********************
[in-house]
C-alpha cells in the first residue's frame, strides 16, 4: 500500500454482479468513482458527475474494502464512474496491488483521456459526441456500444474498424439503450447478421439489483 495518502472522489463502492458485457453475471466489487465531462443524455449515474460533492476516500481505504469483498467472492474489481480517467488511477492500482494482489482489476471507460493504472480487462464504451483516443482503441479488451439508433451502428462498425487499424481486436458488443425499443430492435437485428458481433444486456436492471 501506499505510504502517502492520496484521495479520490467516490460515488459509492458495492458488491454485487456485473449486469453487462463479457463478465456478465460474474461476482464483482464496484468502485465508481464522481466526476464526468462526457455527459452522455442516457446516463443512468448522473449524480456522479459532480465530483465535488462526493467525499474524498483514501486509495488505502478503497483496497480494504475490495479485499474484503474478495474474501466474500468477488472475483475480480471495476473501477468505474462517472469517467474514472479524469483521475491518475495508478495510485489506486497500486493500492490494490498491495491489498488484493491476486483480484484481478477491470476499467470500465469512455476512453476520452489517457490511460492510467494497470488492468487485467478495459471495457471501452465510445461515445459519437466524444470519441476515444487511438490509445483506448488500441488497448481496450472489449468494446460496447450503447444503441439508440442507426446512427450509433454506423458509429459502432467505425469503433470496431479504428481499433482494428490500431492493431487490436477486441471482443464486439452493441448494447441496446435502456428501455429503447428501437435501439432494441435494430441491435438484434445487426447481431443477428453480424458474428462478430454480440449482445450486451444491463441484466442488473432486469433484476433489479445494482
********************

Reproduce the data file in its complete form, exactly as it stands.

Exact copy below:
[in-house]
C-alpha cells in the first residue's frame, strides 16, 4: 500500500454482479468513482458527475474494502464512474496491488483521456459526441456500444474498424439503450447478421439489483 495518502472522489463502492458485457453475471466489487465531462443524455449515474460533492476516500481505504469483498467472492474489481480517467488511477492500482494482489482489476471507460493504472480487462464504451483516443482503441479488451439508433451502428462498425487499424481486436458488443425499443430492435437485428458481433444486456436492471 501506499505510504502517502492520496484521495479520490467516490460515488459509492458495492458488491454485487456485473449486469453487462463479457463478465456478465460474474461476482464483482464496484468502485465508481464522481466526476464526468462526457455527459452522455442516457446516463443512468448522473449524480456522479459532480465530483465535488462526493467525499474524498483514501486509495488505502478503497483496497480494504475490495479485499474484503474478495474474501466474500468477488472475483475480480471495476473501477468505474462517472469517467474514472479524469483521475491518475495508478495510485489506486497500486493500492490494490498491495491489498488484493491476486483480484484481478477491470476499467470500465469512455476512453476520452489517457490511460492510467494497470488492468487485467478495459471495457471501452465510445461515445459519437466524444470519441476515444487511438490509445483506448488500441488497448481496450472489449468494446460496447450503447444503441439508440442507426446512427450509433454506423458509429459502432467505425469503433470496431479504428481499433482494428490500431492493431487490436477486441471482443464486439452493441448494447441496446435502456428501455429503447428501437435501439432494441435494430441491435438484434445487426447481431443477428453480424458474428462478430454480440449482445450486451444491463441484466442488473432486469433484476433489479445494482